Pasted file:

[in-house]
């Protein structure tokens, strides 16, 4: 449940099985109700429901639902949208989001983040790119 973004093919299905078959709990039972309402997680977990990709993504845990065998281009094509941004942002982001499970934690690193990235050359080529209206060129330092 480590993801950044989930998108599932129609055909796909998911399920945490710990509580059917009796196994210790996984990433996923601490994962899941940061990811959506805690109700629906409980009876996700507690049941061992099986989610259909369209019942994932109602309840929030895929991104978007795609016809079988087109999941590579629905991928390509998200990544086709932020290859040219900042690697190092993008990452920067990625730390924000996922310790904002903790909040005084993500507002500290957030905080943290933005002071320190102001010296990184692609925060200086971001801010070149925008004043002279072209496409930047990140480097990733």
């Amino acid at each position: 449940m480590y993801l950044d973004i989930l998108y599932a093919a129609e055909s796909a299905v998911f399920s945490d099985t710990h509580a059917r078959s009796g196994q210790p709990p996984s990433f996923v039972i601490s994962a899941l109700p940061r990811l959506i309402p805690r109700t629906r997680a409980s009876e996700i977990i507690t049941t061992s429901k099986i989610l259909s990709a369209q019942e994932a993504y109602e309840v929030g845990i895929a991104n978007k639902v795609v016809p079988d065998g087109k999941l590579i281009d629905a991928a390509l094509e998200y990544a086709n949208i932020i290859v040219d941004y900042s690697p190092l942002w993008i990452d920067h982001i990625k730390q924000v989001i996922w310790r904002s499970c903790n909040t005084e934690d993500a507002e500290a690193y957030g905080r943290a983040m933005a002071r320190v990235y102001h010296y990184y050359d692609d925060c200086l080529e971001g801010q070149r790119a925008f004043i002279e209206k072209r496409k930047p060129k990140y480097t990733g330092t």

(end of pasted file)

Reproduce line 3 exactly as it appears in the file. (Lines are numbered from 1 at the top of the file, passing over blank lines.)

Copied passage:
């Amino acid at each position: 449940m480590y993801l950044d973004i989930l998108y599932a093919a129609e055909s796909a299905v998911f399920s945490d099985t710990h509580a059917r078959s009796g196994q210790p709990p996984s990433f996923v039972i601490s994962a899941l109700p940061r990811l959506i309402p805690r109700t629906r997680a409980s009876e996700i977990i507690t049941t061992s429901k099986i989610l259909s990709a369209q019942e994932a993504y109602e309840v929030g845990i895929a991104n978007k639902v795609v016809p079988d065998g087109k999941l590579i281009d629905a991928a390509l094509e998200y990544a086709n949208i932020i290859v040219d941004y900042s690697p190092l942002w993008i990452d920067h982001i990625k730390q924000v989001i996922w310790r904002s499970c903790n909040t005084e934690d993500a507002e500290a690193y957030g905080r943290a983040m933005a002071r320190v990235y102001h010296y990184y050359d692609d925060c200086l080529e971001g801010q070149r790119a925008f004043i002279e209206k072209r496409k930047p060129k990140y480097t990733g330092t």